Sports medicine advisory committee recognized nationally
September 9, 2020 by Jose Garcia, AZPreps365
In May, when the United States began reopening after a national shutdown, a group of 27 medical professionals went to work for the Arizona Interscholastic Association’s member schools.
Their goal was to draft a return-to-play guideline for the AIA’s 2020-21 fall sports season. In March, the pandemic forced the AIA to cancel the rest of its 2019-20 spring season.
It was one of the few times that the AIA ordered its member schools to stop playing in the 107-year history of the association. The AIA’s 27-member Sports Medicine Advisory Committee was entrusted to help student athletes return to action safely.
In May, SMAC delivered the first return-to-play guidelines, which is now a 19-page living document. This is one of the most important tasks SMAC undertook, but it’s not the first time it’s delivered.
In the past, SMAC drafted important legislation that other states adopted. It became the first medical advisory committee in the nation to create concussion and opioid protocols for high school athletes.
It also became the first medical advisory committee to author a rule that forces football players to go the sideline if their helmets come off during a play. The NCAA wound up adopting SMAC’s helmet off rule.
Valley-based Dr. Javier Cardenás, an expert in concussion education, chaired SMAC while it was nationally recognized for its contributions.
“Through the leadership of Dr. Cardenás our sports medicine committee became in my opinion one of the foremost medical leaders for high school athletics,” David Hines, the AIA’s executive director, said.
Dr. Cardenás also works with the NFL, Arizona State, Arizona Cardinals and served on the sports medicine committee of the National Federation of State High School Associations.
COVID-19 is of course a different medical emergency. So this summer SMAC determined it was time for Dr. Kristina Wilson, a local public health expert, to step in and guide the committee through one of the worst public health crisis.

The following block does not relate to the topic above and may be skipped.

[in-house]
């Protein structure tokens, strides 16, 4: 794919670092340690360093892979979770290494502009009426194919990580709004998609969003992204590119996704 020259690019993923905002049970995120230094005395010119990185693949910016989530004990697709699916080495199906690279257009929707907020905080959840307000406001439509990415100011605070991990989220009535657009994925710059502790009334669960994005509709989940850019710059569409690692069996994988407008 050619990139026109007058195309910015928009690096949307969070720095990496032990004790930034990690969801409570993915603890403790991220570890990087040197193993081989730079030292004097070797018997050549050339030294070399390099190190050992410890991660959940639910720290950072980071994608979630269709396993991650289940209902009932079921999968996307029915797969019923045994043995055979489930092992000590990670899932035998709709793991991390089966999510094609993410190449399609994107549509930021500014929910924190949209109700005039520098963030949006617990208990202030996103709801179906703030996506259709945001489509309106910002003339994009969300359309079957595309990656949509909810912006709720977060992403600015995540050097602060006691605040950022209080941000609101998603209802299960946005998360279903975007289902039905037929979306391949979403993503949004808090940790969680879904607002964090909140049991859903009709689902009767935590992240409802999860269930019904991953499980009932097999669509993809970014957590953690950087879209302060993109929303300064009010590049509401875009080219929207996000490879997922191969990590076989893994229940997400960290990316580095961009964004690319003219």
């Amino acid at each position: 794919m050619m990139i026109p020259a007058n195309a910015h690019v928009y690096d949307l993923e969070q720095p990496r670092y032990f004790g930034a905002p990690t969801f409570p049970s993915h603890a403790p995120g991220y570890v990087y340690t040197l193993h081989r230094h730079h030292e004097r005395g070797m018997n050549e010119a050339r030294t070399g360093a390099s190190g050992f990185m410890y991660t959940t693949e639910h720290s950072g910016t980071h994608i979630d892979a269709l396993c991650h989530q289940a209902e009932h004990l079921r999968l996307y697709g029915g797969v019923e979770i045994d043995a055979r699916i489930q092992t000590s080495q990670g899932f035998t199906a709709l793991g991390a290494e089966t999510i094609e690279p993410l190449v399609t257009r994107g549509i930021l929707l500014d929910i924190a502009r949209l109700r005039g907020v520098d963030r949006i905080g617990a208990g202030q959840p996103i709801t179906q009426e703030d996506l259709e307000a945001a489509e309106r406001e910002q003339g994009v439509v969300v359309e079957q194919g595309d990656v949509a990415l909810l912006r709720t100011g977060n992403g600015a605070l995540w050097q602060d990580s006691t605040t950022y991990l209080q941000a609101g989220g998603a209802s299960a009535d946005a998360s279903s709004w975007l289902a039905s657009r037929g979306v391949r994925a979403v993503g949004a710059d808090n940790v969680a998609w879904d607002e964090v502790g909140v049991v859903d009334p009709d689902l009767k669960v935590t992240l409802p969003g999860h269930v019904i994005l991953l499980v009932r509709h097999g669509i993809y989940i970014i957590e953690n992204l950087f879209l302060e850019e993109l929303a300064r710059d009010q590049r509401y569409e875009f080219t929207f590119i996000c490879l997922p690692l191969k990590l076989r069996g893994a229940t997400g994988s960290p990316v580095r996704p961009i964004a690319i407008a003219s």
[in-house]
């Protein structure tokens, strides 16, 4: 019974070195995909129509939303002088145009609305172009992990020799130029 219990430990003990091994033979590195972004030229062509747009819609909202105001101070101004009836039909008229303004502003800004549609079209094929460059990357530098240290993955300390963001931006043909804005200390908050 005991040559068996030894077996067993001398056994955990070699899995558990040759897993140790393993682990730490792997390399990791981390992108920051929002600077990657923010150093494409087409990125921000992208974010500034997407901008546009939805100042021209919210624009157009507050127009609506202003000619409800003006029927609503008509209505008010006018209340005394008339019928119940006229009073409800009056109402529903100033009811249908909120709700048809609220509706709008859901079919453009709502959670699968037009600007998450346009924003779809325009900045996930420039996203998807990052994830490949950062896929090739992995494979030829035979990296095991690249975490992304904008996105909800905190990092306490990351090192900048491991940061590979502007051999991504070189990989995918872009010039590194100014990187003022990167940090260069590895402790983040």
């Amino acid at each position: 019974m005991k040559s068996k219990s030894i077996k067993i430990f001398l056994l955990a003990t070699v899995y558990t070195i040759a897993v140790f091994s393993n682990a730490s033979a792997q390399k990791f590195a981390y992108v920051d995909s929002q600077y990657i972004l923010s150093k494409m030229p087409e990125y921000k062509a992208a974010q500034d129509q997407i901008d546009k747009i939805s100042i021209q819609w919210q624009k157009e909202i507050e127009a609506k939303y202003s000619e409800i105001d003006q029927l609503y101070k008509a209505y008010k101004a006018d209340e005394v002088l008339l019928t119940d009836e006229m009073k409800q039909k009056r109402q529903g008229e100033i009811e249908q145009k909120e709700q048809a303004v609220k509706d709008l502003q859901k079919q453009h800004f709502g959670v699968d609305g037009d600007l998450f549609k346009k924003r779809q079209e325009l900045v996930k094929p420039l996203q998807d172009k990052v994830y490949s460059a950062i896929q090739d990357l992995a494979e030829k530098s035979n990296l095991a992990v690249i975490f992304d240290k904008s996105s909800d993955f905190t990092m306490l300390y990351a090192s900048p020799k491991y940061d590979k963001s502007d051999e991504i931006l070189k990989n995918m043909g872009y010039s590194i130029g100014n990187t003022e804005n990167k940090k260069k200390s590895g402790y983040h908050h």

“Dr. Wilson was willing to step up and be the chair of the committee while going through a time that is unprecedented,” Hines said. “There is no game plan or formula or previous history to really fall on. We have to create it on the go.”
There is still important work to do during the pandemic for SMAC.
But the medical leadership is in place to help the AIA navigate these unprecedented times.
“They (SMAC) are a phenomenal group,” Hines said. “They have a true passion for sports medicine. They have a passion for working with kids at different levels, but in the world of athletics. And they have a lot of expertise. We’ve got a group of people that touch almost all bases, and we can reach out and without hesitation will meet and give us some advice, offer encouragement and give us some recommendation that we can bring to the (AIA) executive board. They are a tremendous group of individuals that come together for the betterment of Arizona high school athletics.”
AZPreps365.com interviewed Dr. Wilson to learn more about SMAC’s leadership, becoming SMAC chair and if she sees football teams taking the field to play games. Dr. Wilson is a pediatric primary care sports medicine physician for Phoenix Children’s Hospital.
Dr. Wilson, who are some of the folks who serve on SMAC?: “We all work very well together, which is awesome. The committee is a very diverse. We have representatives from Mayo, Phoenix Children’s Hospital, university medical systems and Banner and Dignity Health. We have physicians but also a psychiatrist, psychologist, chiropractor, naturopathic, physical therapist and athletic trainers. All of the major pro teams, either a pro head team physician or athletic trainer, and all the colleges are represented, including University of Arizona. We did that to balance the message we are delivering and also to garner all of the expertise from all those groups throughout the Valley and the state.”